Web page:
• consistent with fight or flight response
  • also considered stress hormones
hormones of THYROID
  • hormones are T3, thyroxine (T4), and calcitonin
  • thyroid located along trachea in front of larynx
T3 and T4
  • thyroid hormones
  • behave like steroid hormones
  • lipid soluble
  • tyrosine derivatives
  • diffuse through lipid bilayer and act in nucleus of effector
  • effect: increase basal metabolic rate (resting metabolic rate)
  • thyroid hormone secretion regulated by TSH
calcitonin
  • large peptide hormone released by thyroid
  • slightly decreases blood calcium
  • calcium levels can be controlled without calcitonin
  • tones the bone
hormones of PANCREAS (ISLETS OF LANGERHANS)
  • pancreas act as both endocrine and exocrine gland
  • endocrine hormones: peptide hormones insulin and glucagon
insulin
  • peptide hormone
  • released by b-cells of pancreas
  • associated with energy abundance
  • released when blood levels of carbs or proteins are high
  • affects carb, fat, and protein metabolism
  • in presence of insulin, carbs are stored as glycogen in liver and muscles, fat stored as adipose tissue, AA taken up by cells of body and made into proteins
  • net effect: lower blood glucose levels
  • when insulin binds, cells become highly permeable to glucose
glucagon
  • peptide hormone
  • opposite effects as insulin
  • stimulates breakdown of glycogen
  • acts via second messenger system of cAMP
  • net effect: raise blood glucose levels
hormones of PARATHYROID
  • 4 small parathyroid glands attached to back of thyroid
  • release parathyroid hormone (PTH)
PTH
  • parathyroid hormone
  • peptide
  • increases blood calcium
  • stimulates osteoclast (bone reabsorption)
  • works in kidney to slow calcium lost in urine
reproduction
except for FSH, LH, HCG (peptides), other reproductive hormones are steroids
Male reproductive system
  • gonads are called testes
  • production of sperm occurs in the seminiferous tubules of testes
  • spermatogonia arise from epithelial tissue of seminiferous tubules --> to become spermatocytes, spermatids, then spermatozoa
FSH
  • stimulate sertoli cells to surround and nurture spermatocyte and spermatids
LH
stimulate leydig cells to release testosterone
testosterone
  • the primary androgen (male sex hormone)
  • simulates germ cells to become sperm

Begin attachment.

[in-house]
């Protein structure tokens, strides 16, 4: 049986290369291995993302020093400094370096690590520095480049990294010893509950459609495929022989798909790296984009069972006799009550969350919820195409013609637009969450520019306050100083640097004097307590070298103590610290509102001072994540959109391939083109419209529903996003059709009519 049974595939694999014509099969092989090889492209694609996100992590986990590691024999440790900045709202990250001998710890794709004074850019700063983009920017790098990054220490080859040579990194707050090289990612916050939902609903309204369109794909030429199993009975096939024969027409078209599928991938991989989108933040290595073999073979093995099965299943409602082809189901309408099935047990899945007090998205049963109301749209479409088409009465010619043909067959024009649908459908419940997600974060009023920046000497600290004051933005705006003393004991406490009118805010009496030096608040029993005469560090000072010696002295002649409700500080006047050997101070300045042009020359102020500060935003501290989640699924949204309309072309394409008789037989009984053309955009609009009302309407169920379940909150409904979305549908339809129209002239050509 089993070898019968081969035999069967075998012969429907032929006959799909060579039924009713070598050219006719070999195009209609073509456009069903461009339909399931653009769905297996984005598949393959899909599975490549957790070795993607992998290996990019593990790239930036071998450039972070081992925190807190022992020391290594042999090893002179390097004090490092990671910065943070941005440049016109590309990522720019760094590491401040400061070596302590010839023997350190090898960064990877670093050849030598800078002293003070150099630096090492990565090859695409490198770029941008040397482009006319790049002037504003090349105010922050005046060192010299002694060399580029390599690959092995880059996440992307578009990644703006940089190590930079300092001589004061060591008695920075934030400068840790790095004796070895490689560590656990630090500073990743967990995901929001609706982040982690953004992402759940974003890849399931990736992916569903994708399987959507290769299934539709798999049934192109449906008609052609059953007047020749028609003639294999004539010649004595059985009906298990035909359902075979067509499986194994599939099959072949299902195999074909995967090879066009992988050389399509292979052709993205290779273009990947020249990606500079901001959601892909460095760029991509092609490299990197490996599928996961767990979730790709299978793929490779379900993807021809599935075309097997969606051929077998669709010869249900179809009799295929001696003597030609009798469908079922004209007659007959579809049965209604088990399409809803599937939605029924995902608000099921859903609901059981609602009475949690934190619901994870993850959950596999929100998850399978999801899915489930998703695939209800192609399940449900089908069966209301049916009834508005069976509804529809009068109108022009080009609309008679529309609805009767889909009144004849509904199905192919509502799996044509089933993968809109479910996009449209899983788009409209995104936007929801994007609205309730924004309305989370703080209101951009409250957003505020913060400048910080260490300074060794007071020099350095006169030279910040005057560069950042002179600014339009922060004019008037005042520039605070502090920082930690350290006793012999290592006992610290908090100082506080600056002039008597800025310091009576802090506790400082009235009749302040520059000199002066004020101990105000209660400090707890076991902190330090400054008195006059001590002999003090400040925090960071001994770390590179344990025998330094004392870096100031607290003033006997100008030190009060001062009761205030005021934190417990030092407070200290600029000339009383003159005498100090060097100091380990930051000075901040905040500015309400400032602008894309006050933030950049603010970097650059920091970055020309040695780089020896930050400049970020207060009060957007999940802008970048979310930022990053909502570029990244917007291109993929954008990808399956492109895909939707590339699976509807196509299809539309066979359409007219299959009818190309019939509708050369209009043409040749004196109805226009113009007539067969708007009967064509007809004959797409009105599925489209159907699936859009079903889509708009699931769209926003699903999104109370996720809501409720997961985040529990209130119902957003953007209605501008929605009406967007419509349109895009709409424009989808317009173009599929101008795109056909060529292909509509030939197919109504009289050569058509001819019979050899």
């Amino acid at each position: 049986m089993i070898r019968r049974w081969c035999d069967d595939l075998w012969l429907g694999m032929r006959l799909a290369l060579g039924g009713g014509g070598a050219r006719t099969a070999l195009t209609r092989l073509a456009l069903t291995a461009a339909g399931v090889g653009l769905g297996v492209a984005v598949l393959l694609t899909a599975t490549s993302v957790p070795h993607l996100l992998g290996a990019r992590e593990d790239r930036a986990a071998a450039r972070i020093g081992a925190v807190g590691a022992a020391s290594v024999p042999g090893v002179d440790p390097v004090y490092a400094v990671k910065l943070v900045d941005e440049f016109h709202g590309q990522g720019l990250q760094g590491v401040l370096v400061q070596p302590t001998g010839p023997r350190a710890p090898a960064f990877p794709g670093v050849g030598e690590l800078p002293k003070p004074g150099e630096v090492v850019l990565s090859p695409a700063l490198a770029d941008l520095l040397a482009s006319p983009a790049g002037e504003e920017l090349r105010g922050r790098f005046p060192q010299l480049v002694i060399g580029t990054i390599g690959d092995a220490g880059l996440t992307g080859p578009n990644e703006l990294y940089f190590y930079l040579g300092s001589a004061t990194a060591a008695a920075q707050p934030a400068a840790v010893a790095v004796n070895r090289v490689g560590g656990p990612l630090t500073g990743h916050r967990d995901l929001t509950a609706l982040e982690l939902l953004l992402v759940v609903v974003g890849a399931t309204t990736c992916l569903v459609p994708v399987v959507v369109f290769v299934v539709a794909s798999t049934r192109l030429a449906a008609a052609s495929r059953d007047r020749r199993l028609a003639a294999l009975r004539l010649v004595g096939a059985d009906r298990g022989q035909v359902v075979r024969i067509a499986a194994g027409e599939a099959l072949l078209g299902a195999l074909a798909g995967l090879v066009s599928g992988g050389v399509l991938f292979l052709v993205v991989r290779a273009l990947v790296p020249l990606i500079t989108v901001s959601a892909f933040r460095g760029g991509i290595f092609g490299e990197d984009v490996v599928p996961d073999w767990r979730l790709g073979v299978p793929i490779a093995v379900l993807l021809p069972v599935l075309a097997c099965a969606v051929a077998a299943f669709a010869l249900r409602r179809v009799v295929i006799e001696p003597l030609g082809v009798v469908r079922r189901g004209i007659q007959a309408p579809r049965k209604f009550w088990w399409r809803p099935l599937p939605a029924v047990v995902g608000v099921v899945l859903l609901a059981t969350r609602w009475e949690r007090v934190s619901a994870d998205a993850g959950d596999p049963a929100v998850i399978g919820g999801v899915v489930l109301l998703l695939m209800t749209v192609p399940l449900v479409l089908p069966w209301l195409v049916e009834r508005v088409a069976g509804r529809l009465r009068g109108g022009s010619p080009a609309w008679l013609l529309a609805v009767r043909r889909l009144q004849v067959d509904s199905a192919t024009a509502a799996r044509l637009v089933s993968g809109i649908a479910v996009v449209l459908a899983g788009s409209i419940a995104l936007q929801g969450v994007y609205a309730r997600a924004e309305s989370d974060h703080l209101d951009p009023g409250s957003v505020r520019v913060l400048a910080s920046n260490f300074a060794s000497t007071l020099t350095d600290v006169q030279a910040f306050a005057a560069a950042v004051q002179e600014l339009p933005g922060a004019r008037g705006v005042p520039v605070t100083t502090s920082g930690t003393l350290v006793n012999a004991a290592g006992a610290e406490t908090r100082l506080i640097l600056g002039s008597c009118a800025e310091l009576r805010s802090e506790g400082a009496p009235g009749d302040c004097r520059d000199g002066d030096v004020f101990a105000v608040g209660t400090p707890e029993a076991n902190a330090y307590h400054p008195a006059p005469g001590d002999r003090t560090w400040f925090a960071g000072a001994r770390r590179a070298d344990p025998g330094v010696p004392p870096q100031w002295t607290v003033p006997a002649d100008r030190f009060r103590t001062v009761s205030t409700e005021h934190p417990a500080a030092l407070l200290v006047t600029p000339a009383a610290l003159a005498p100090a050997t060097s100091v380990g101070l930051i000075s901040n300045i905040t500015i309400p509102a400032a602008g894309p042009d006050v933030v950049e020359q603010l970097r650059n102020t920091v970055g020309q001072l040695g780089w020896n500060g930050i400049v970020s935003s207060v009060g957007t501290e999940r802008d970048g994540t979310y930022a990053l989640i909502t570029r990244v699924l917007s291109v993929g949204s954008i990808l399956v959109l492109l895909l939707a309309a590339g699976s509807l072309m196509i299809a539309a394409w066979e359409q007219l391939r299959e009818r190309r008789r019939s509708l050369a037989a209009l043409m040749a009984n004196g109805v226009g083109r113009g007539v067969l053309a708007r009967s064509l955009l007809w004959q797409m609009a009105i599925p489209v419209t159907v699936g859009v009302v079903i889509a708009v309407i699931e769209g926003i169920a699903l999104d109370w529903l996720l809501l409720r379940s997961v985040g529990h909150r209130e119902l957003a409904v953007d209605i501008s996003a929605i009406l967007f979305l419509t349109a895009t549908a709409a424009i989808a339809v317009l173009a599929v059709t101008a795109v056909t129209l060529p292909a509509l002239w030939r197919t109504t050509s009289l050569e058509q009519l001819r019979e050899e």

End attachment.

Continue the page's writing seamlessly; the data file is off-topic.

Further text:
spermatozoon
  • head (nucleus, acrosome)
  • midpiece (mitochondria)
  • tail
path of spermatozoon
  • once freed into tubule lumen, carried to epididymus to mature
  • upon ejaculation, spermatozoa propelled through vas deferens into urethra and out of penis
  • semen composed of fluid from seminal vesicles, prostate and bulbourethral glands (also called Cowper's glands)
Female reproductive system and menstrual cycle
  • all eggs are arrested as primary oocytes at birth
  • at puberty, FSH stimulates growth of granulosa cells around primary oocyte
  • granulosa cells secrete zona pellucida (form a primary follicle)
  • when stimulated by LH, theca cells secrete androgen, which is converted to estradiol (type of estrogen) by granulosa cells in presence of FSH
  • before ovulation, estradiol level rises rapidly (luteal surge)
  • luteal surge causes follicle to burst, releasing egg into body cavity
  • egg is swept into Fallopian (uterine) tube or oviduct
  • remaining portion of follicle is left behind to become corpus luteum
  • corpus luteum secretes estradiol and progesterone throughout pregnancy until it degrades into corpus albicans
estradiol
  • type of estrogen
  • steroid hormone that prepares uterine wall for pregnancy
  • typically inhibits LH secretion by the anterior pituitary
luteal surge
rapid increase in estradiol levels, causing dramatic increase in LH secretion before ovulation

from positive feedback loop of rising estrogen levels --> increases LH levels --> increase estrogen

luteal surge causes follicle to burst, releasing the egg (secondary oocyte) into body cavity.
corpus luteum
  • remaining portion of follicle
  • secretes estradiol and progesterone throughout pregnancy
  • or if no pregnancy, until corpus luteum degrades into corpus albicans
menstrual cycle
three phases:
1. follicular phase
2. luteal phase
3. flow
Fertilization and Embryology
  • fertilization takes place in fallopian tubes
  • fertilization occurs when nuclei of the ovum and sperm fuse to form the zygote
cleavage
  • begins while the zygote is still in the fallopian tube
  • zygote goes through many cycles of mitosis when zygote is comprised of 8 or more cells, it is a morula
  • become blastocyst (fluid filled ball)
  • blastocyst lodges in uterus in process of implantation (considered to be pregnant)
  • upon implantation, egg secretes peptide hormone HCG (human chorionic gonadotropin) which prevents degeneration of corpus luteum and maintains its secretion of estrogen and progesterone
HCG
  • human chorionic gonadotropin
  • peptide hormone (like LH and FSH)
  • prevents degeneration of corpeus luteum and maintains its secretion of estrogen and progesterone
placenta
  • formed from tissue of egg and mother and takes over job of hormone secretion
  • reaches full development by end of first trimester, secreting its own estrogen and progesterone while lowering secretion of HCG
determination
specialized developmental path of a cell
differentiation
specialization that occurs at end of development forming specialized tissue cell
x of y cards Next >|